Accordingly, on Friday morning, I took him to the vet. The trip to the vet was less eventful than I had feared it might be. I showed Ishmael the cat carrier, and he entered promptly, of his own free will. I carried the carrier to the car, and Ishmael seemed to enjoy the short ride to the animal hospital a mile or so down the street. I carried him, still in the carrier, into the building and checked in, then we settled ourselves in the "cat waiting area". Ishmael was content to be in his carrier, watching what he could, a little wary of the dogs that were passing by and occasionally barking. Eventually we were called back to an examination room. When I opened the door to the carrier, Ishmael exited readily, anxious to explore his new surroundings. He allowed the technician to weigh him and look at him. Then he returned to the safety of his carrier.

The sore spot on Saturday
When the vet came in to take a look, we had to tip him out of the carrier; he was less willing to leave. The vet looked at the sore, and asked several questions, then took Ishmael to the back room to shave the area and clean it so she could get a better look. When she returned, the verdict wasn't good. Whatever had caused the wound hadn't been clean, and a lot of the skin cells were dying. He had a hole in his side behind the marks, where the flesh was dead.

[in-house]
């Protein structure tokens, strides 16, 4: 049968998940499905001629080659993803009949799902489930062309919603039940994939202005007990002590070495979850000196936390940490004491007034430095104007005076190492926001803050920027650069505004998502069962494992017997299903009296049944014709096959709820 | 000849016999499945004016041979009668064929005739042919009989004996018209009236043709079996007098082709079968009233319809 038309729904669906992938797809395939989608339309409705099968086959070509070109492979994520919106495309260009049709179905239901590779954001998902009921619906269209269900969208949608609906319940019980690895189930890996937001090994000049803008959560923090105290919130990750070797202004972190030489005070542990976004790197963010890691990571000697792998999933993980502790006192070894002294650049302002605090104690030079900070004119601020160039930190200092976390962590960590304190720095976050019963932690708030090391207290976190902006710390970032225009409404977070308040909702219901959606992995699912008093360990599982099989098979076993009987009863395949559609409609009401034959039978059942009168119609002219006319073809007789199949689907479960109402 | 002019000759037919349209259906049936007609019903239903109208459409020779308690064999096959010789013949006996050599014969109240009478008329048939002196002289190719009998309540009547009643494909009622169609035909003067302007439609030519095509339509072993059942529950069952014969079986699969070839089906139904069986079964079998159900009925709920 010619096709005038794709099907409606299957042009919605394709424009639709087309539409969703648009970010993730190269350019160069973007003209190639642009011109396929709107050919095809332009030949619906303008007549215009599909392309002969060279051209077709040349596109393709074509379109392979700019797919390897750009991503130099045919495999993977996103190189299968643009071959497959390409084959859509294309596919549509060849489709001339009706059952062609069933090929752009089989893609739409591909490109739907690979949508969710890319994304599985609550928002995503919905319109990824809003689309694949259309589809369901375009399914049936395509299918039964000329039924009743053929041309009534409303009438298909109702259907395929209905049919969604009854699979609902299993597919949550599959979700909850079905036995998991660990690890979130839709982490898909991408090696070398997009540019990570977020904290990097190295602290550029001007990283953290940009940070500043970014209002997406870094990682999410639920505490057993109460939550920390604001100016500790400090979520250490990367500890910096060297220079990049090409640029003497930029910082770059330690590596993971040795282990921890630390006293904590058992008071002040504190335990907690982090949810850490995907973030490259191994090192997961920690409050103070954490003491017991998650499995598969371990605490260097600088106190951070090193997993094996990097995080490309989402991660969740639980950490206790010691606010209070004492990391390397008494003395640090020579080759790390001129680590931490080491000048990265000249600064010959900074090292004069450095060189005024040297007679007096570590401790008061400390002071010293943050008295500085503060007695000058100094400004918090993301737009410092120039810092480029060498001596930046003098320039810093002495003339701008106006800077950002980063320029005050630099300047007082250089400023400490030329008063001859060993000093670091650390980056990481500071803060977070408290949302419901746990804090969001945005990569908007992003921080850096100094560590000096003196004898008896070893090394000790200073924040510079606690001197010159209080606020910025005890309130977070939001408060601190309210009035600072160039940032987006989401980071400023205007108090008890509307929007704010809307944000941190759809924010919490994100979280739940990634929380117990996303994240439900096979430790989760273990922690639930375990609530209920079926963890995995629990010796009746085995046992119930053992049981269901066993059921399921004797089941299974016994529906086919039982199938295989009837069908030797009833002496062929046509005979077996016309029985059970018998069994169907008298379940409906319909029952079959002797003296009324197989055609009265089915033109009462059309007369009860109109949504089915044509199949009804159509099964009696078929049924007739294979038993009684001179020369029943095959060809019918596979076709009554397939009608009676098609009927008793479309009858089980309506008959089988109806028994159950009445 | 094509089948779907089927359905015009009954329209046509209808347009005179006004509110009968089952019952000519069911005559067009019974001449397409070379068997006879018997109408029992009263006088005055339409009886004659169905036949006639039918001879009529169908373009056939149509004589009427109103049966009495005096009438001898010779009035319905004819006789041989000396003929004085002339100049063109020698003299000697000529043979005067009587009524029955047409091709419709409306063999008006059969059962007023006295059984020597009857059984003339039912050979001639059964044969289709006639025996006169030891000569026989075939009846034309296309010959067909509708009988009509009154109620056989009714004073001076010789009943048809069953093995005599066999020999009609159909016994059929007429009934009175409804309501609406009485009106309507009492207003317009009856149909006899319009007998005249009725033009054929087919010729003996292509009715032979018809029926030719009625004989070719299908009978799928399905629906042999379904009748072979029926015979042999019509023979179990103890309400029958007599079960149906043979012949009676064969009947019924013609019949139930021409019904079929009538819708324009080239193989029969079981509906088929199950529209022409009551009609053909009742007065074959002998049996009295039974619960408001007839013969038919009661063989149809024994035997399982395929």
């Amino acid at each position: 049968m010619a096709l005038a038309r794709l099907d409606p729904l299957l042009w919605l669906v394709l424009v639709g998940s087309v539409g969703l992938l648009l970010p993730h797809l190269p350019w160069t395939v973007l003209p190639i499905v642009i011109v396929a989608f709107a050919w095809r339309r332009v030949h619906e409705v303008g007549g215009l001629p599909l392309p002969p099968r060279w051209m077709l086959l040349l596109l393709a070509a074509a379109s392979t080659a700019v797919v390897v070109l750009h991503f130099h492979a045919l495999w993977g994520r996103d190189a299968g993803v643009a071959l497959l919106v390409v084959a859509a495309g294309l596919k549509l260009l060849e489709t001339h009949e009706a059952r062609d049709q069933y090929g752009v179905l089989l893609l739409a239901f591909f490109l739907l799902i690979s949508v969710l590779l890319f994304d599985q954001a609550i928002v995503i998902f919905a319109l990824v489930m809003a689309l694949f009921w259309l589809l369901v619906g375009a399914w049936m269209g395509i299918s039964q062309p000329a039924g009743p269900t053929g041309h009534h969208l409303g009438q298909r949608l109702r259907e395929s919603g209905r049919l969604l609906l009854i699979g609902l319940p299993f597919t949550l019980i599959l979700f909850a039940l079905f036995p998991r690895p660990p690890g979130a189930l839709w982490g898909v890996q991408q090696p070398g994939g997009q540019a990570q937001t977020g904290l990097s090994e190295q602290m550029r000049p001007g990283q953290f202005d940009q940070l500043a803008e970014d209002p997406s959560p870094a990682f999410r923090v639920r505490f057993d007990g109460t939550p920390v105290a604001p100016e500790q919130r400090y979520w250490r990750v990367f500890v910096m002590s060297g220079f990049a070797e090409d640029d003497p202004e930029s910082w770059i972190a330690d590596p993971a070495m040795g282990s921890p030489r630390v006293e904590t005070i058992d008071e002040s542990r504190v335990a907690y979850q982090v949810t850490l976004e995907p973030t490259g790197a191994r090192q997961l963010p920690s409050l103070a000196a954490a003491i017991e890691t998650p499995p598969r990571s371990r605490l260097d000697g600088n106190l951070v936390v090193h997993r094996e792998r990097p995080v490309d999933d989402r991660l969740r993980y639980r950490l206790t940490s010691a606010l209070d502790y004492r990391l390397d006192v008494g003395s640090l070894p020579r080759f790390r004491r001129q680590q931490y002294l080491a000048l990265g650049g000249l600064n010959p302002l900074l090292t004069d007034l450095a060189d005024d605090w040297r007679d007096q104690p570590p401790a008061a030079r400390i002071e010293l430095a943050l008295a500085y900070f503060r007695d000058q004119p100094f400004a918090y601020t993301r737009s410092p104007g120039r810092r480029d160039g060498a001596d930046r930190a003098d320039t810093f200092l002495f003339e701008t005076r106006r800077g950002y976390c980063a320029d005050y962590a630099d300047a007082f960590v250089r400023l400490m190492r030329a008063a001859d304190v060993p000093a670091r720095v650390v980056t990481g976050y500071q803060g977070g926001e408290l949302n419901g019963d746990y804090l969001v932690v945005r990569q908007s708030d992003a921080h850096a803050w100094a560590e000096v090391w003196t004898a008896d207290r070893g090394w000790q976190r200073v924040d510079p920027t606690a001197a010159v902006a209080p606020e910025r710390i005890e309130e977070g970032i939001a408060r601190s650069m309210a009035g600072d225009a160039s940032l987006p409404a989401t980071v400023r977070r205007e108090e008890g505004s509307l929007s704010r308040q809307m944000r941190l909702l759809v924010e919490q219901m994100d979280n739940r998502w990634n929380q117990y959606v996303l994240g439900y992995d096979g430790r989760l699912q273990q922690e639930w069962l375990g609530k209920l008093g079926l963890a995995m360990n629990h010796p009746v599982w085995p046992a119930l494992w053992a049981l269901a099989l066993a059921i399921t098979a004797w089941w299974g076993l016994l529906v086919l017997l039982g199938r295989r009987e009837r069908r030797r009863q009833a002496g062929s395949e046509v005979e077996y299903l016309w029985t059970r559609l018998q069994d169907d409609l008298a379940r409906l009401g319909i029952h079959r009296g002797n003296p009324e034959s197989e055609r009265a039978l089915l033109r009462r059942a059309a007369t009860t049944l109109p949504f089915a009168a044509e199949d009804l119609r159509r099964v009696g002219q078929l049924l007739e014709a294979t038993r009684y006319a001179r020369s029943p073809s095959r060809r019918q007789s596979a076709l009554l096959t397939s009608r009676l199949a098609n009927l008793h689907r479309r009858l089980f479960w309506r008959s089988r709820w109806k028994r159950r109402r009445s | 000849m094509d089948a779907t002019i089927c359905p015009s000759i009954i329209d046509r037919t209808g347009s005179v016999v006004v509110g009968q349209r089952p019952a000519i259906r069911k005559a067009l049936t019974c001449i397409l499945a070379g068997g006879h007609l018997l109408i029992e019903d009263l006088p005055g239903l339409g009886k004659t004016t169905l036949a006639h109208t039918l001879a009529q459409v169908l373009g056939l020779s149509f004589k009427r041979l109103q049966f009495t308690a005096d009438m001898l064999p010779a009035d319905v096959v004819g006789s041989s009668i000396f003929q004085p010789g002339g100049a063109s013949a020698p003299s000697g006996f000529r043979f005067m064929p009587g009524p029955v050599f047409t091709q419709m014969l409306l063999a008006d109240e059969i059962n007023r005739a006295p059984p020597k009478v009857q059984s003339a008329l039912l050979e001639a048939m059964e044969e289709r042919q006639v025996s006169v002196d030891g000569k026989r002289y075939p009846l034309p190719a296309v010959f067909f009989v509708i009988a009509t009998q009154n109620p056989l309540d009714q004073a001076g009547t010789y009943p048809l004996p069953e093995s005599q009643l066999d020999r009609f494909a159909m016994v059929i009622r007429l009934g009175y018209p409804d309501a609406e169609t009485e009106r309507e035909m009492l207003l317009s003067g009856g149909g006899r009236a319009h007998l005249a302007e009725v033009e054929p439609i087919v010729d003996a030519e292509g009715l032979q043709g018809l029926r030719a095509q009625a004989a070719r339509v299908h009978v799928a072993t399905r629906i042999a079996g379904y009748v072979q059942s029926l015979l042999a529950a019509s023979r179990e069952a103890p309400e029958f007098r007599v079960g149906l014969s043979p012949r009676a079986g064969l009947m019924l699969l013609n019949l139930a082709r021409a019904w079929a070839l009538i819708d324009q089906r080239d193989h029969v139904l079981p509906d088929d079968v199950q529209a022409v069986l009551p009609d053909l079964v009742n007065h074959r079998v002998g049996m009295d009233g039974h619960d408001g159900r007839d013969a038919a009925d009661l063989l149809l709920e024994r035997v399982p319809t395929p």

When I left the vet's office that day, I had three medications - a pain killer, an antibiotic, and a topical antibacterial cream. I also had a "cone of shame" to keep him from licking the wound. I also had a return appointment to check it again in a few days (today).

Ishmael has been pretty good about taking his medications. He had become resigned to wearing his bonnet, although he enjoys the times when we take it off him so he can wash and eat more comfortably. He wishes we would let him go outside, but in the interest of keeping his wound area clean, we have kept him in.

The sore spot today
This morning, I took him to the vet again to get it checked. It was red, and started bleeding when she washed it out, but the good news is that it seems to be healing. The hole inside is shrinking, and the skin is looking healthier. We are to continue with the cream and bring him back to be checked again on Friday.